14 August 2005
Our Gospel reading this morning is a very strange story. What on earth is going on? It’s really weird; what did Jesus think He was doing? The whole story begs a very great many questions. To start with, why did Jesus go to Tyre in the first place? These days it’s in the Lebanon, and back then it was a Gentile place, not a Jewish one. What was he doing there?
Then, how did the woman know of him? Had he been sharing the Good News up there? Had someone mentioned Jesus of Nazareth to her when she was looking for a healer for her daughter? Did she know who he was, or was she just looking for a wonder-worker?
Then what on earth did Jesus mean? The Bible is a bit like the Internet in one respect, in that you can’t tell what people’s tone of voice was meant to be. So we don’t know what sort of voice Jesus said, first of all, “I was sent only to the lost sheep of the house of Israel” and then to the woman herself “It’s not right to take the children’s meat and throw it to the dogs”. There’s so many ways he could have said it. He could have been aloof, remote: “I was sent only to the lost sheep of the house of Israel”. “It’s not right to take the children’s meat and throw it to the dogs”. He could have been thoughtful: “I was sent only to the lost sheep of the house of Israel”. “It’s not right to take the children’s meat and throw it to the dogs”. He could have been almost teasing: “It’s not right to take the children’s meat and throw it to the dogs, nome sane?” We don’t know, and at this distance, we probably never will know.
And what of the woman’s response when she came in to kneel at his feet? Was she desperate, clutching at straws? Was she in an “Oh well, I’ve got nothing to lose!” mood? Was she responding to his affectionate teasing? Again, we can’t know.
The classical explanation, of course, is that Jesus was testing the woman to find out whether or not she had enough faith for him to heal her daughter. Well, that may or may not be the case, I don’t know, but it’s what people often say because it’s what they think Jesus is like.
But I once read an explanation that was a little different. I am not totally sure exactly where I read it, and it was years ago, but it had a profound effect on me. In this explanation, the writer – I have a feeling it was M Scott Peck, but I wouldn’t swear to it – suggests that Jesus had gone to Tyre for a break, to get away from it all for a few days. And when the woman came to him to heal her daughter, his first reaction was irritation. “I was sent only to the lost sheep of the house of Israel.” In other words, “What’s she doing here?” But because he stayed so close to God, he knew he mustn’t give in to that reaction, but went out to see her anyway. And then when he found she wasn’t Jewish, again, his first reaction was to send her away: “It’s not right to take the children’s meat and throw it to the dogs”. But again, he listened to God, and heard the voice of God in her response: “but even the puppies can eat the crumbs the children let fall”. And so he knew that what God wanted was for him to heal this woman’s daughter. Which he did. In Mark’s version of the story, this was another “healing at a distance” – the woman went home and found her daughter lying on her bed, quite well again.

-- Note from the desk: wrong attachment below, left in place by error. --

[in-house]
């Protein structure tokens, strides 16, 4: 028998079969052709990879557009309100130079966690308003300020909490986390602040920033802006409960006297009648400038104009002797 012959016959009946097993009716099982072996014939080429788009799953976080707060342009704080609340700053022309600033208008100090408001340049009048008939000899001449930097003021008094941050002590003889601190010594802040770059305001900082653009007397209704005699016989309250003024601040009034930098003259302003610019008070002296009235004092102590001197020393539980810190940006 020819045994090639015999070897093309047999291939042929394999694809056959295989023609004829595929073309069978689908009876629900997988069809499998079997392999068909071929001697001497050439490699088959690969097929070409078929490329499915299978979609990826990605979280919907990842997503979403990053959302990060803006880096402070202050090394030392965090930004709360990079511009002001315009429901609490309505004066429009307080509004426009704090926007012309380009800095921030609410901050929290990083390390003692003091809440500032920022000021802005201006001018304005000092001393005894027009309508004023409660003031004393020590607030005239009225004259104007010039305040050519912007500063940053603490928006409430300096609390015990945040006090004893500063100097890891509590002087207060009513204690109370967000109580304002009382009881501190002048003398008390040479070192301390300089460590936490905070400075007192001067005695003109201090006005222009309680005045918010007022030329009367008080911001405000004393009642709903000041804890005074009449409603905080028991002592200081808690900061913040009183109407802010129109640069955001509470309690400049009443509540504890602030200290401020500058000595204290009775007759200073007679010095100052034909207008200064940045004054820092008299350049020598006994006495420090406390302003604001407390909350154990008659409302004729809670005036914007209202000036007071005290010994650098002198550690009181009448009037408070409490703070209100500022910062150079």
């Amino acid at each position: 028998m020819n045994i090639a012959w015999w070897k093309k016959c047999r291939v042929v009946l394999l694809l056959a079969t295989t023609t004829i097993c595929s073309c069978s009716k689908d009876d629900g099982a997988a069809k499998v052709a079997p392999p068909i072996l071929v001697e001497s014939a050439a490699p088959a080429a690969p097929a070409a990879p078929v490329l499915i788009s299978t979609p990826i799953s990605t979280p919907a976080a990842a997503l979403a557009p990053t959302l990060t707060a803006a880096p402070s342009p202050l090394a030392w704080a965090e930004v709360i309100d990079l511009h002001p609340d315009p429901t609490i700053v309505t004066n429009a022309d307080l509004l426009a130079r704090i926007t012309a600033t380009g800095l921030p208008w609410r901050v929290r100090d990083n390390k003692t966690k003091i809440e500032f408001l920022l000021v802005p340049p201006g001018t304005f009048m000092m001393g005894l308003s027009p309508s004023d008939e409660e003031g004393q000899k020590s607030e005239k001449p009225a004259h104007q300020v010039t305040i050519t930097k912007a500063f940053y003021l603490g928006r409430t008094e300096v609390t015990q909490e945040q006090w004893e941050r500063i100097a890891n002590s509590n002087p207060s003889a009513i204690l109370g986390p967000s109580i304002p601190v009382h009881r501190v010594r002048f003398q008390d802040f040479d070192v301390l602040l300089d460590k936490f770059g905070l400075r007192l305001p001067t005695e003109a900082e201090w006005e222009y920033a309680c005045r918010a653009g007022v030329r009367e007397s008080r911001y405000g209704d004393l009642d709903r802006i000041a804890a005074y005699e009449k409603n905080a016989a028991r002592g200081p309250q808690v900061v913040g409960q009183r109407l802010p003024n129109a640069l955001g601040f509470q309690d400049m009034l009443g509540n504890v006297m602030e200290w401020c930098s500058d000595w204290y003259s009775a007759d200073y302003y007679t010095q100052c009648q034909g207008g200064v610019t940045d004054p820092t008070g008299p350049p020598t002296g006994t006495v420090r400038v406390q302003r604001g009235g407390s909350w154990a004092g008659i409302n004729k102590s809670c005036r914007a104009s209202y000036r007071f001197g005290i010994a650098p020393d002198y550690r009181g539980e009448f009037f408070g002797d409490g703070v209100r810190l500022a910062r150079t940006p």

Now, when I first read that explanation, I was rather disturbed. I felt it was all wrong. “No, no, that can’t be it! Jesus wasn’t like that?” But that was a knee-jerk reaction, and the story refused to go away. Like a sore place in one’s mouth, or something, I kept on thinking about it and thinking about it. Why was this so totally alien to my mental image of Jesus?
Then I realised that, of course, it was because I was confusing “being perfect” with “never being wrong”. There’s a difference between being mistaken and sinning! Jesus, after all, was a human being, and that meant he had to have grown and changed. He was not born fully-grown from his mother’s forehead, like whoever it was in the Greek myth; he came, we are told, as a human baby. And as a human baby, he would have had to have learnt – and you don’t learn without making mistakes. Jesus would have fallen over when learning to walk, just like every other baby; he would have confused common words when he learnt to read, and forgot which symbol represented which letter in the Hebrew language. St Luke tells us that Jesus grew and became strong, and the favour of God was on him. But even the mere fact of growing and becoming strong means you have to learn – you don’t become strong without training your body, and nobody can run 100 metres in less than ten seconds, for instance, or skate the Golden Waltz, without years of intensive training.
So it is certainly possible that Jesus was, in this instance, mistaken just at first about whether he could or should do anything for this woman’s daughter. And in the end, I found this thought very liberating. It made Jesus far more human. I realised that, while I had always paid lip-service to the belief that Jesus is both fully human and fully divine, in fact, I’d never really believed in his humanity! For me, he had always been a plaster saint, absolutely perfect, never making a mistake, never even being tempted. I realised I’d envisaged him overcoming those temptations the gospel-writers talk about with a wave of his hand, not really tempted at all. But, of course, it wasn’t like that! St Paul tells us that he was tempted “in every way that we are”, and if that doesn’t include really, really, really wanting to do it, then it wasn’t temptation!